Last Sunday was a wild day at my field education site. The sexton, two pastors, the CYF director, all three music directors, and a big chunk of the leaders of the church were gone (one of the musical directors was getting married!). The one remaining pastor, her partner, and I were left in charge. Things went well, I think. I only forgot to uncover the baptismal font (and prepare water for it) during the 9 am service (which I also was an assistant minister for) and I was able to get help to cover for me during Sunday school. And my helping clean up broken glass during the 11 am service was a hit – they really liked when I genuflected before the altar while holding a broom. But between the 9 am and 11 am service is when Sunday school is scheduled. After I readied the altar for the next service, I wandered into the Sunday School classroom with a half hour of time left. I was worried that the kids were driving the new teacher up the wall. Luckily, that wasn’t happening. I was relieved.
The kids (between the ages of 4 and 9) were talking about the story of Thomas. Being the fantastic Lutheran Christians that they are, when the kids were asked if they had ever NOT believed in God, they all said “no.” But, organically and without and prompting from us, the conversation quickly turned into whether they believed in fairy tales and myths. One young lady brought up the Loch Ness monster which immediately led to one of the older kids using the dreaded S word.
She started talking about Santa.
She said she never believed in Santa Claus, though some of her kids thought so. And when she talked about watching her mom wrap presents, she was immediately interrupted by one of the younger kids who shouted, loudly, “HOW ELSE DO THE PRESENTS GET INTO THE HOUSE?” The floodgates opened. The older kids began talking about parents wrapping presents, the younger kids countered with presents appearing in the middle of night because the parents were asleep. And all I could think was “no way – they’re not finding this out at church today.” I quickly blurted out a question to all the kids. They stopped talking, looked at me, and answered me. I asked them if they had friends who told them that God wasn’t real. Being in a city filled with opinionated adults and children sometimes helps. The conversation quickly shift back to the story of Thomas. I have no idea if I saved the day (it’s possible that the arts and crafts that followed also helped) but I haven’t stopped thinking about that moment since.
Even with really young kids, there really is a stratification built on the topic of Santa. I’ve been aware of the social, racial, language, and just plain age differences between the kids but I never, for a moment, thought about Santa. But the fact that Santa came up during the chat about Thomas makes perfect sense. Besides Christmas, there is no other time when Santa would come up.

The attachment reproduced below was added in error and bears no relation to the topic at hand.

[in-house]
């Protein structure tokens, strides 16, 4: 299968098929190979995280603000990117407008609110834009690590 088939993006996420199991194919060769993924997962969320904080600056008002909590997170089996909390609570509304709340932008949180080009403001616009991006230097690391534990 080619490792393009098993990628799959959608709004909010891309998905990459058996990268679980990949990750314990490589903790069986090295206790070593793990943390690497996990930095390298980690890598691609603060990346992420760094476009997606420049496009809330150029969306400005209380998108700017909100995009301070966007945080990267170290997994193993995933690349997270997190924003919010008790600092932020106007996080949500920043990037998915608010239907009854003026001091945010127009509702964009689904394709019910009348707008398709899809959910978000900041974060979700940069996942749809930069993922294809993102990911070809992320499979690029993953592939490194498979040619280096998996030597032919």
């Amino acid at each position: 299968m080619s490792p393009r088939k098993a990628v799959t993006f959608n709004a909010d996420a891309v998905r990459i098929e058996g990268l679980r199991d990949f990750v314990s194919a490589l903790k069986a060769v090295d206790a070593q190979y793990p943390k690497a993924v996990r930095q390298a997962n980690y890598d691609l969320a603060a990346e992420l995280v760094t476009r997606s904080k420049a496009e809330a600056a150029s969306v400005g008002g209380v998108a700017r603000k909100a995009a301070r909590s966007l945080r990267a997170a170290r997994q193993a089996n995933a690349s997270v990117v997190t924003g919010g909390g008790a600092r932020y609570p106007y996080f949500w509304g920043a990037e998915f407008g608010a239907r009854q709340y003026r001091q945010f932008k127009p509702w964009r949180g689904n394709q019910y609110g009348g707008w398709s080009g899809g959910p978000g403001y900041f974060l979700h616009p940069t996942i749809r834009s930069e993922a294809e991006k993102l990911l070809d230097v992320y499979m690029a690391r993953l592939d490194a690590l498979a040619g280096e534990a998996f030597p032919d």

I’m not sure how other churches, pastors, or vicars would have responded when this happened. I guess, since Santa has never been a problem for me, I will always side on “wait till they’re older” when it comes to the Santa Question. I don’t recall when I ever discovered that [SPOILER ALERT] Santa wasn’t real but I am sure I heard it from my friends. And maybe hearing it at Sunday School would be the best and safest place for that to happen. But I don’t think that’s the “counter-cultural” aspect of the church that needs raising up in Sunday School. Telling kids to love, to believe, and that God loves them – even if they don’t understand what that means – I think helps. I know I could have used that growing up. But Santa? I’ll leave that to the kids on the playground. I have enough of a hard time dealing with a disciple who denied Jesus, a guy who betrayed him, a guy who had to stick his finger in Jesus’s side, and a church history of deprecating women – and trying to explain all of that to kids who know more than most people give them credit for – than having to talk about Santa. And I think answering the Santa question might even be too easy for the church. It’s easy to try and destroy Santa while ignoring even more important questions later. It allows the church to focus on “myths” while propagating myths about sex, about the role of women, about minorities, and about reality. Those things matter more than Santa.